These times have been detrimental to artists, especially freelancers. Unfortunately my contract was canceled, so since I never began my work with the company I now fall under the category of a freelance dancer with no financial support. I believe my biggest challenge during these times has been the lack of community in my life. I have faced cultural differences, language barriers, lack of family, friends, and familiarity, but the biggest hole in my life has been dance. I have not had the luxury of going through this process with a dance community, or company. I turned to social media for comfort; watching, listening and learning about others' stories. But nothing can fill that void of a dancer whose desire is to connect, create, perform and learn. 

After a while I decided focusing on these negative impacts from the pandemic were useless. So I began to focus on what I could do during these times and eventually everything came back. I began to recognize myself while also learning a new side to myself. I began to read books, research things, listen to new music, became an English teacher for young students in Hungary, I learned Hungarian traditions, I got close with my boyfriends family, I contacted friends I hadn’t spoke to in a while, and I worked out/ took care of my body everyday. I focused on my future and where I want to be, and how I can achieve these goals while trying to envision every detail. I learned so much about myself, and that there is so much more to me as a human. Not just dance.  

This has been an unforgettable journey and experience for me. I feel grateful that I remain safe and healthy, but my passion and my art has suffered. I hope that by sharing my story I may find another fellow dancer, or artist of any kind who is also residing here in Europe. Whether it be to connect, to have a conversation, or to practice social distance dancing, please don’t hesitate to reach out. You can find my social media accounts, and email address connected to my website here.

Thanks for reading. Stay safe and stay healthy! 
Megan Bridge, Artistic Director, <fidget>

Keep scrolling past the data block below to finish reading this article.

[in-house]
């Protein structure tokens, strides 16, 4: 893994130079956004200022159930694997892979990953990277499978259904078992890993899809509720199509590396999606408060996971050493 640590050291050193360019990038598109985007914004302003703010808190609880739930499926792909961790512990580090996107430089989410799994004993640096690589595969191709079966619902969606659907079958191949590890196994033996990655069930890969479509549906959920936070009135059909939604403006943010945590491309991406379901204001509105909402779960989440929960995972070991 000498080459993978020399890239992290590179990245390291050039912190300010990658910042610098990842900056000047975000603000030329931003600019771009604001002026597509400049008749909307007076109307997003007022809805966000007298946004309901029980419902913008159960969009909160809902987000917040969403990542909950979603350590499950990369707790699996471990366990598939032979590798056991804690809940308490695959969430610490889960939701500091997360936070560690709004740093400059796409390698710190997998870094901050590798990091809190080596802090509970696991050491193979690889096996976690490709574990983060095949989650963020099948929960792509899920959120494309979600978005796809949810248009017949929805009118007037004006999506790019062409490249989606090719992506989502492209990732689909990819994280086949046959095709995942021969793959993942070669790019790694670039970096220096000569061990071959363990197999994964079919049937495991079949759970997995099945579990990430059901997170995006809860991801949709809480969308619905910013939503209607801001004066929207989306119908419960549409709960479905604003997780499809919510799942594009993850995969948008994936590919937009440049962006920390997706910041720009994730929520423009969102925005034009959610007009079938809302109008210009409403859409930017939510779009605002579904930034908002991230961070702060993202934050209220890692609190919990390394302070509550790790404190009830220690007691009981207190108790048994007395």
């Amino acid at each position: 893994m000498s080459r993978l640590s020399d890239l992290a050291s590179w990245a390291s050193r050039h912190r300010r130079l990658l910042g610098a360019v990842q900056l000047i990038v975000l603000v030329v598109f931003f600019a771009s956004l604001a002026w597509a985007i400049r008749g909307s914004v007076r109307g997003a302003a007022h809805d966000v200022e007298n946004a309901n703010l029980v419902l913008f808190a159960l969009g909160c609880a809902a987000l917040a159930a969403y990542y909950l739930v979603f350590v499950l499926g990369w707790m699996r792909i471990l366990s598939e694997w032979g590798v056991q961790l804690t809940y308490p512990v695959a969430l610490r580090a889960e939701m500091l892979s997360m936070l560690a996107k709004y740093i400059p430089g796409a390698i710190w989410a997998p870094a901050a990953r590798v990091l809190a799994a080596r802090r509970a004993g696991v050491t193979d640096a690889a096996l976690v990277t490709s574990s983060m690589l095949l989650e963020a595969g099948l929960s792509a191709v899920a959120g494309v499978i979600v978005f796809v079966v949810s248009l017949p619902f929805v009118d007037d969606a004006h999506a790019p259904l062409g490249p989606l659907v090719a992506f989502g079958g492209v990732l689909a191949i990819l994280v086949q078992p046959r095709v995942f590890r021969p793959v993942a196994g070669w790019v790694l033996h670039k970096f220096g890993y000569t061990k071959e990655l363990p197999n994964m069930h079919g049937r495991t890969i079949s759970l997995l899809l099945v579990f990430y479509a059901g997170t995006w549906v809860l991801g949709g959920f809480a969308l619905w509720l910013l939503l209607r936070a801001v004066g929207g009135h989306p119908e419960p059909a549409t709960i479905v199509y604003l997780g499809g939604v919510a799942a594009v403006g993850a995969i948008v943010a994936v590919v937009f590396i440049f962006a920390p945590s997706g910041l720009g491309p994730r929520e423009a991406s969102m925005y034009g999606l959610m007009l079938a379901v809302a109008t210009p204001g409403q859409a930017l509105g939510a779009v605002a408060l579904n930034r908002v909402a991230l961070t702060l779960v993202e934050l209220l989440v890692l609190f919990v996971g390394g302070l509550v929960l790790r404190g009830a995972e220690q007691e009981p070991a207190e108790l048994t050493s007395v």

Megan rehearsing in Macedonia for Dance Fest Skopje

Reflections on traveling abroad during COVID-19

Leaving my family was enormously difficult, harder than ever. Makes sense…who leaves their family and flies halfway around the world in the middle of a global pandemic? 

I was teary-eyed in the car. Just get on the train to Newark, Meg, I kept telling myself. You can think about it on the train ride and all afternoon before the flight at the airport. You can turn around and come right home if you really want to. 

As soon as I walked into 30th street station, everything shifted and started to settle. It was business as usual. Diminished numbers, yes. Everyone wearing masks, yes, but that’s starting to look and feel a lot more normal. I realized—all these people are doing their jobs. And between Philly and Skopje, a 30 hour journey from my door to my hotel, I would be crossing paths with many people who are doing their jobs, and that for a lot of them, their job is to help me get where I’m going. Or feed me. Keep me safe. Or clean the bathrooms for me and my fellow travelers. 

And me, well, I’m doing my job too. My job is to make dances, to perform and travel and share and engage with new people in new communities and contexts. Art and culture is how humans process their life experience. That work is not going to be paused while humanity grapples with its issues. On the contrary—the arts are a necessary read out of what is going on socio-politically in our culture. Continued artistic exchange, whether it is in the virtual sphere or in person, is a crucial part of the meaning-making of our time. 

Movies on the plane. 

13 hrs in Vienna…empty airport. Empty and eerie. Slept on various benches. Wearing a mask continuously for a day and a half is uncomfortable, but more tolerable than I imagined. 

I arrive in Skopje just before midnight. It’s a tiny airport and it only takes 10 minutes from the gate to walking through customs with my claimed luggage. A driver from the festival meets me. 

My hosts, Risima Risimkin and Aleksandra Dimitrovska, are waiting for me at the hotel (it’s 1am!) with warm welcomes, hand sanitizer, and extra masks. 

The highlight of my hotel room is a huge balcony, wrapping around the entire suite. 

I shower and gratefully sink into sleep.